SI Fantasy expert Michael Fabiano breaks down the fantasy situations for all the relevant second & third round picks from the 2021 NFL Draft
The second and third rounds of the 2021 NFL Draft wrapped up on Friday night, so we’re getting closer to seeing what all 32 rosters will look like this summer. While we didn’t see many running backs come off the board on Day 2, there were plenty of offensive skill position players to come off the board, many of whom will be on the fantasy radar in redrafts, dynasty leagues, or both.
Here’s my early look at each of those players and what we might expect from them in the short and long term. As you’ll see, there’s more dynasty value at this point in time.
34. New York Jets: Elijah Moore, WR, Mississippi
Moore was considered a first-round talent, but Gang Green landed him near the top of Round 2. He’s coming off an impressive 2020 campaign to produce huge totals despite playing in just eight games before opting out to prepare for the 2021 NFL Draft. His 86 catches and 1,193 receiving yards ranked second in the nation among wide receivers, behind only Devonta Smith (who played in five more games). A slot man at Ole Miss, his presence in the pass attack could mean the end of Jamison Crowder’s time in New York. Moore could be worth a late-round flier in 2021 redraft leagues.
35. Denver Broncos (trade with Falcons): Javonte Williams, RB, North Carolina
The Broncos traded up to land Williams, who figures to be their featured back of the future. He’s coming off a monster final season with the Tar Heels, producing over 1,100 yards and 19 touchdowns on the ground while averaging more than seven yards per carry. He’ll likely start the season behind Melvin Gordon and likely be in a committee as a rookie, but he could push for more work in the second half. I’d consider him a flex option with the potential to become a No. 2 running back. Also, keep in mind that Gordon is entering the final year of his contract, so Williams will be the main man in 2022.
49. Arizona Cardinals: Rondale Moore, WR, Purdue
Moore is considered a wild card at the wide receiver position. He played in just seven games over his final two seasons with the Boilermakers due to injuries. His best college season came in 2018 when he produced 114 catches, 1,258 yards, and 12 touchdowns while also rushing 21 times for 213 yards. He’s a great fit for the Cardinals’ offense, but this is a better real football than fantasy football move in the short term. With DeAndre Hopkins, A.J. Green, Christian Kirk, and Andy Isabella in the mix, targets won’t be easy.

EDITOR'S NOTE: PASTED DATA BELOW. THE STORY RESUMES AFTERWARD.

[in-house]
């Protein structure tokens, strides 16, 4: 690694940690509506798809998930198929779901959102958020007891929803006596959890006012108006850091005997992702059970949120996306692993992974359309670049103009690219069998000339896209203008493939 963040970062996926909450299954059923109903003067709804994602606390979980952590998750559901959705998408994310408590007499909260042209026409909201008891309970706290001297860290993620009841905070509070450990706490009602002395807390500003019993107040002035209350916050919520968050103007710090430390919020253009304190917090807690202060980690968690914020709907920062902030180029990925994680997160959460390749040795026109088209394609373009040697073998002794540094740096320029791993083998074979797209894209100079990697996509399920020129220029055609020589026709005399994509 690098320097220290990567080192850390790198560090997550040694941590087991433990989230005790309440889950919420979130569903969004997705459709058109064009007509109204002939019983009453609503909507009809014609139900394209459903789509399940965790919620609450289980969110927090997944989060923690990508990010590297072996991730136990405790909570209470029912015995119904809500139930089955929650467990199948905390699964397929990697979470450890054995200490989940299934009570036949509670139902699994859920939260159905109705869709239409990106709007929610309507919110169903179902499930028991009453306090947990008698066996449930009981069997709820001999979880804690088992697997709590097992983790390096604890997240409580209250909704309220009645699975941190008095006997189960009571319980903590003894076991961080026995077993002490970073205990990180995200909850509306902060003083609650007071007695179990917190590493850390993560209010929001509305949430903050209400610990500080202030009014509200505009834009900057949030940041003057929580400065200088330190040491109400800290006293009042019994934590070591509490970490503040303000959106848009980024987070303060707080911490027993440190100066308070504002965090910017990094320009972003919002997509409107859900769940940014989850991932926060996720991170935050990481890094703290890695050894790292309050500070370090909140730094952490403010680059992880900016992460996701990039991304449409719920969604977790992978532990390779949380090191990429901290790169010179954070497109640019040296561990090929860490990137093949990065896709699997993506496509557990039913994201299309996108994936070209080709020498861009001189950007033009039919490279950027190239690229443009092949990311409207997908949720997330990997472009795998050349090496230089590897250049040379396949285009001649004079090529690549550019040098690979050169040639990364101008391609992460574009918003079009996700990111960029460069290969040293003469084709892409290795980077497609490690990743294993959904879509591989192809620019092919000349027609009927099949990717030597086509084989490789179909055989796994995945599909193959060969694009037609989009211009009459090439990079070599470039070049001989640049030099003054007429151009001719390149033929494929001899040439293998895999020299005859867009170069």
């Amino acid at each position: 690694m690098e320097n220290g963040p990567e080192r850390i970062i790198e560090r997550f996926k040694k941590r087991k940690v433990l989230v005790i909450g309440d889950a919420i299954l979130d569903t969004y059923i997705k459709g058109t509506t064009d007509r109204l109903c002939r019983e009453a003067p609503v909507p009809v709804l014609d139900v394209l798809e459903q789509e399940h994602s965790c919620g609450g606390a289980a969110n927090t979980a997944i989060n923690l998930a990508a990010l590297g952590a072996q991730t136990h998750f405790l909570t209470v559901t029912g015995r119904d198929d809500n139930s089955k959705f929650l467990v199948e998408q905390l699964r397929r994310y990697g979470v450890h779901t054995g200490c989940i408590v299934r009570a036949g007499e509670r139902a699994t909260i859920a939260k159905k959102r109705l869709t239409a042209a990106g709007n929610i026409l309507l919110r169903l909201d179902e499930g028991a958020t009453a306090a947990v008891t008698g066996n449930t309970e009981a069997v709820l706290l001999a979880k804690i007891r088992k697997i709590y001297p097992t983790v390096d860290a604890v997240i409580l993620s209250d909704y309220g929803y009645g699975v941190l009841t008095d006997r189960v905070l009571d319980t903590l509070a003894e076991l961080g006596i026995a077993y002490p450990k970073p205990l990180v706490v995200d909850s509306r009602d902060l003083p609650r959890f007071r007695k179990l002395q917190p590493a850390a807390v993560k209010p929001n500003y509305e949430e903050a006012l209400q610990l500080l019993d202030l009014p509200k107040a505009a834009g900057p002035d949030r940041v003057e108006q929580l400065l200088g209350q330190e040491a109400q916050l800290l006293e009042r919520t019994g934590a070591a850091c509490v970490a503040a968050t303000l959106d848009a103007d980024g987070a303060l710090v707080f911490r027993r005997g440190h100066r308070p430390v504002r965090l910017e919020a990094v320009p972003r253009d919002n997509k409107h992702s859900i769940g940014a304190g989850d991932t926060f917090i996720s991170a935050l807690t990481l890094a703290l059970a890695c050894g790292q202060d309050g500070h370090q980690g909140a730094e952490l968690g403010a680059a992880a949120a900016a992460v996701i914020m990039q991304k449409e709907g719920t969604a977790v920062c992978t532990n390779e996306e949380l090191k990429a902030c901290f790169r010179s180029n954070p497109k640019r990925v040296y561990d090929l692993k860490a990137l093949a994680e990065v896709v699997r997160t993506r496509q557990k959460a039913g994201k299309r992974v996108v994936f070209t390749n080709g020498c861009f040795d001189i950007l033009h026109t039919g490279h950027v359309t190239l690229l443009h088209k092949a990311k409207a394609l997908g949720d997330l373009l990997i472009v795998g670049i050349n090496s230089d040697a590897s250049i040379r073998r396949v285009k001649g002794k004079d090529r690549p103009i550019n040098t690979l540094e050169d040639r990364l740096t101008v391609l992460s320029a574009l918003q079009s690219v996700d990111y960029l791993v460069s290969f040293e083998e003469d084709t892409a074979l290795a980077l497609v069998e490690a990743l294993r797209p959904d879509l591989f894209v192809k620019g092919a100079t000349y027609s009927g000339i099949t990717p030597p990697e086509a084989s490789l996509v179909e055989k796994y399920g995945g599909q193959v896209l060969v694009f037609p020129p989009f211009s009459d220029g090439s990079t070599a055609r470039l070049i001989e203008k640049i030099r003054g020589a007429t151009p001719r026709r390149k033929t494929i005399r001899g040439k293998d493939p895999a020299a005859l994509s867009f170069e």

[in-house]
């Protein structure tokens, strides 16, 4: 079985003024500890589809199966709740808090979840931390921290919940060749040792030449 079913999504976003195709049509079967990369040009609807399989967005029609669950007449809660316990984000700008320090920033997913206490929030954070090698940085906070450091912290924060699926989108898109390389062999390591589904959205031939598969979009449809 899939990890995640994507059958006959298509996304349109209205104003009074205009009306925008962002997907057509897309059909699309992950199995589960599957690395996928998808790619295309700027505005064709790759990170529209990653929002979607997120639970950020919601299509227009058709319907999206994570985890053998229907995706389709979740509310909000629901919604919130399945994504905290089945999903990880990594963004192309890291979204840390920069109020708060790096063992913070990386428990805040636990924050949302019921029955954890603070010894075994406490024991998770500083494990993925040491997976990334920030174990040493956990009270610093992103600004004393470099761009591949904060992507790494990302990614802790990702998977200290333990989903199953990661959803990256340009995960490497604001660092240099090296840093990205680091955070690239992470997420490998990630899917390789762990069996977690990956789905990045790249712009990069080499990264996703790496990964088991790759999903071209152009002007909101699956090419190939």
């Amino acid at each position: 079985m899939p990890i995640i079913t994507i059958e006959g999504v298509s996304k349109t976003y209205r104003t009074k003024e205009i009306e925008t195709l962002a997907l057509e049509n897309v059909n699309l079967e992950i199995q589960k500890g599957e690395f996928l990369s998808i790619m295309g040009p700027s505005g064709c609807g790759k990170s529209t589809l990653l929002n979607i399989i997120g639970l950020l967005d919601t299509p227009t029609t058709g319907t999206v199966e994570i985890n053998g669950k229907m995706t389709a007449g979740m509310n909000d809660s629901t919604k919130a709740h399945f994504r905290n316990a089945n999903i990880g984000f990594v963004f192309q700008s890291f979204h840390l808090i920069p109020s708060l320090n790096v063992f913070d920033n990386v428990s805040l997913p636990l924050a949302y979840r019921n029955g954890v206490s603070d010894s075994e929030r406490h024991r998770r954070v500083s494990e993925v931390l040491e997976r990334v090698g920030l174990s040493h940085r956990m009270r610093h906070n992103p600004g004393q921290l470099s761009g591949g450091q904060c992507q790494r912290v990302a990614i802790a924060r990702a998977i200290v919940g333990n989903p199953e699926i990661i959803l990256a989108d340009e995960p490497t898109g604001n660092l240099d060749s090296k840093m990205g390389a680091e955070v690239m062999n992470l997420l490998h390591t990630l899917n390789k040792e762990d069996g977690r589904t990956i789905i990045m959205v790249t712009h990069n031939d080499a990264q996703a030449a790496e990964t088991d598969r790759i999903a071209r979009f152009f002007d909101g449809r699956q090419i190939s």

55. Pittsburgh Steelers: Pat Freiermuth, TE, Penn State
Freiermuth, nicknamed “Baby Gronk” due to his similar skill set to Rob Gronkowski, can be a playmaker on the next level. He scored eight touchdowns as a freshman and found the end zone 15 times in his first 25 games at Penn State. He was also tough to bring down his final full season, breaking nine tackles on his 43 catches. Freiermuth won’t immediately impact a crowded Steelers pass attack, so don’t look to call his name in redrafts. Instead, he’ll be a nice dynasty stash with future upside.
56. Seattle Seahawks: D’Wayne Eskridge, WR, Western Michigan
During his time at Western Michigan, Eskridge put up big totals, averaging more than 18 yards per catch. He’s not a big wideout at 5-foot-9 and 190 pounds, however, and he’ll be hard-pressed to make a rookie impact behind D.K. Metcalf and Tyler Lockett. He won’t be on the redraft radar but could sneak into some dynasty drafts next season.
57. Los Angeles Rams: Tutu Atwell, WR, Louisville
Atwell was solid as the Cardinals’ top slot receiver in 2019, posting nearly 1,300 yards and 12 touchdowns. He’s not a big receiver at 5-foot-8 and 155 pounds, however, and Atwell won’t make an impact as a rookie with Robert Woods, Cooper Kupp, Van Jefferson, and DeSean Jackson ahead of him on the Rams crowded depth chart.
59. Carolina Panthers (trade with Browns): Terrace Marshall Jr., WR, LSU
Last season, Marshall averaged over 100 yards per game and recorded double-digit touchdowns as the Tigers’ top wideout before opting out. He was considered a viable first-rounder, and Marshall landed in a good spot with the Panthers. The offense has plenty of available targets with the loss of Curtis Samuel, but Marshall will be no better than third in the pecking order behind D.J. Moore and Robby Anderson. He won’t have his name called in most redrafts, but Marshall will be a locked-in dynasty selection.
64. Tampa Bay Buccaneers: Kyle Trask, QB, Florida
Trask is a true pocket passer with size (6-foot-5) and produced huge totals in his final collegiate season. He’ll be groomed as the eventual replacement for Tom Brady, but he could play another two or three seasons before his Hall-of-Fame career is all said and done. Trask will have value in dynasty leagues, but that’s about it for 2021.